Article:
Nepean will design, supply, manufacture and supervise the installation of the longwall maingate and trunk conveyor system.
The contract includes the turnkey supply of three trunk conveyors, PG01, PG02 and PG03, totalling 4km in length, along with turnkey supply of the first two maingate conveyor suites of equipment.
The coal clearance system provides for 1500mm maingate conveyors, rated at 3000 tonne per hour, along with 1500mm trunk conveyors rated at 3500tph.
The conveyors will use the well proven Variable Voltage Variable Frequency (VVVF) drive technology pioneered and successfully implemented in many Australian coal mines by Nepean Conveyors and group company member M I Power.
“The key benefit to the VVVF technology provided by Nepean is that it will provide the Newpac mine with infinitely variable conveyor development and production speed from 10% through to 120% of the design belt speed and capacity,” Nepean said.
Given the ability to vary the differing maingate and trunk conveyors’ belt speed, the mine can vary the carrying capacity on its trunk conveyors and maingate conveyors while maintaining complete interchangeability of all pulleys and hardware between all conveyors throughout the mine.
The coal clearance system will incorporate a tramp iron magnet station along with significant de-watering facilities at various points.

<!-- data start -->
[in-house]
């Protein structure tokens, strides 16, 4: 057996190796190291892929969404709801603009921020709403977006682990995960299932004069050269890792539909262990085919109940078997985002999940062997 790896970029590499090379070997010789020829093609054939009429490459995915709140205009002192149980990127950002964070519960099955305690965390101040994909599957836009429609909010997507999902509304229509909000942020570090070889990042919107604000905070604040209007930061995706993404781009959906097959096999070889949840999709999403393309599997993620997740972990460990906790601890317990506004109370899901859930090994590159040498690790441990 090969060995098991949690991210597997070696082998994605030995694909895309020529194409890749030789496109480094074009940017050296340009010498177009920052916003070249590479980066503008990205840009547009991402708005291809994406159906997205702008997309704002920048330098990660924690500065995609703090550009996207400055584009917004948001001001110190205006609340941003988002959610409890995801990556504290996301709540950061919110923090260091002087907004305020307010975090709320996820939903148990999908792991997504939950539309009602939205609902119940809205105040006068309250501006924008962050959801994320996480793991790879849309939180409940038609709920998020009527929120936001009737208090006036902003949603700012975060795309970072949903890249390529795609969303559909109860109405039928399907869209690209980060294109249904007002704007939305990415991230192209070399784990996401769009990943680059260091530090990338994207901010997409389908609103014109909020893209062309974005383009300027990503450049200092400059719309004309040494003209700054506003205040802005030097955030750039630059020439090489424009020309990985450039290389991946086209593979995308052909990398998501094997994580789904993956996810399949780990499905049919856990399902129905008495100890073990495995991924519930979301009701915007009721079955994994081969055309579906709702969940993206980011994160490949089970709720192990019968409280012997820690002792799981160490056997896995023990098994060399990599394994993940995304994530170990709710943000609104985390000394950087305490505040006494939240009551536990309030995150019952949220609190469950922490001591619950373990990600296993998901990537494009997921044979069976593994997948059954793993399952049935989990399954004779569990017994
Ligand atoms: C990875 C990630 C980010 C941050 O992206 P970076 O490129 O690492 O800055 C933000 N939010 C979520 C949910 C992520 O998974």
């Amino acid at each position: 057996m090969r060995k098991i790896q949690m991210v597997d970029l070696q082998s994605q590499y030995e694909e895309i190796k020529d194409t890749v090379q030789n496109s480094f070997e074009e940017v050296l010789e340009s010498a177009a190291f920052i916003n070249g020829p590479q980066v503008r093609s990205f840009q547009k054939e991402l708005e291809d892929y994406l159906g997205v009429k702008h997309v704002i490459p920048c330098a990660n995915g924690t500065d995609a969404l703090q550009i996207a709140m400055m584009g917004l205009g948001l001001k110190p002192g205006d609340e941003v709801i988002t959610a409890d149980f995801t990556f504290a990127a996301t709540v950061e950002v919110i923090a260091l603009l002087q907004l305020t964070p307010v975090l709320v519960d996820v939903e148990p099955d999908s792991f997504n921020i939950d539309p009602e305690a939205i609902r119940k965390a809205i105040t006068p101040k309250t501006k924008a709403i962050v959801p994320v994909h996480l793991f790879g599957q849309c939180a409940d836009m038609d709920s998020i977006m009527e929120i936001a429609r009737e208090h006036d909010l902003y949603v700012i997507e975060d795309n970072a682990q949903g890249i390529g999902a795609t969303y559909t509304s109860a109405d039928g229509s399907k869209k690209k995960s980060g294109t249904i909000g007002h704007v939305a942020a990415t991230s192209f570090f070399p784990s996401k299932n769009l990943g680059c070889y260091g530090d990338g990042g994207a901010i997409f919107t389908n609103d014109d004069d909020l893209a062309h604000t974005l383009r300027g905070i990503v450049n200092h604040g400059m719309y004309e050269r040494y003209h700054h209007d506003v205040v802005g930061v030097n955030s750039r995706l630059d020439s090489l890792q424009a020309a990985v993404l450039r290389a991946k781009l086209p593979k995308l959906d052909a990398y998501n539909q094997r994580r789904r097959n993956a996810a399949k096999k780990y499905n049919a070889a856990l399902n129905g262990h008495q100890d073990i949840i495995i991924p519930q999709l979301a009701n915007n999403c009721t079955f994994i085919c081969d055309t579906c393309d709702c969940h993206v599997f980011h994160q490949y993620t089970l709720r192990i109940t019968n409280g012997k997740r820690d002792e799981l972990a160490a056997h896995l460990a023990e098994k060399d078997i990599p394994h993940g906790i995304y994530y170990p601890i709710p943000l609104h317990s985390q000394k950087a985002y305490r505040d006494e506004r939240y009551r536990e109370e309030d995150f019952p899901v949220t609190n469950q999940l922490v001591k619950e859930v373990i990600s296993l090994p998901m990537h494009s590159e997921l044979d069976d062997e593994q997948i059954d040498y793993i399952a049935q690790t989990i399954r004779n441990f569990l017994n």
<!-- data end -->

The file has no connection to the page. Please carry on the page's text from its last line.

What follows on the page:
All product transfer stations will utilise Nepean’s soft-loading “Hood & Spoon” transfer technology, providing the mine with value-adding to the predicted belt life.
Due to the topography of the mine, a combination of steel-cord belts and fabric five-ply belts will be installed on the trunk conveyors. Each will be provided with an installed power of 1.5MW by way of three separate 500kW power modules.
The maingate conveyor suites will incorporate dual 500kW (1MW) drive-stations and include the latest state-of -the-art Nepean "S" Beam conveyor belt storage and belt retraction systems, providing the mine with the ability to conduct a 200m maingate belt retraction in less than 30 minutes.
The complete coal clearance system, comprising five conveyors, is due to be designed, manufactured, installed and commissioned by March 2006.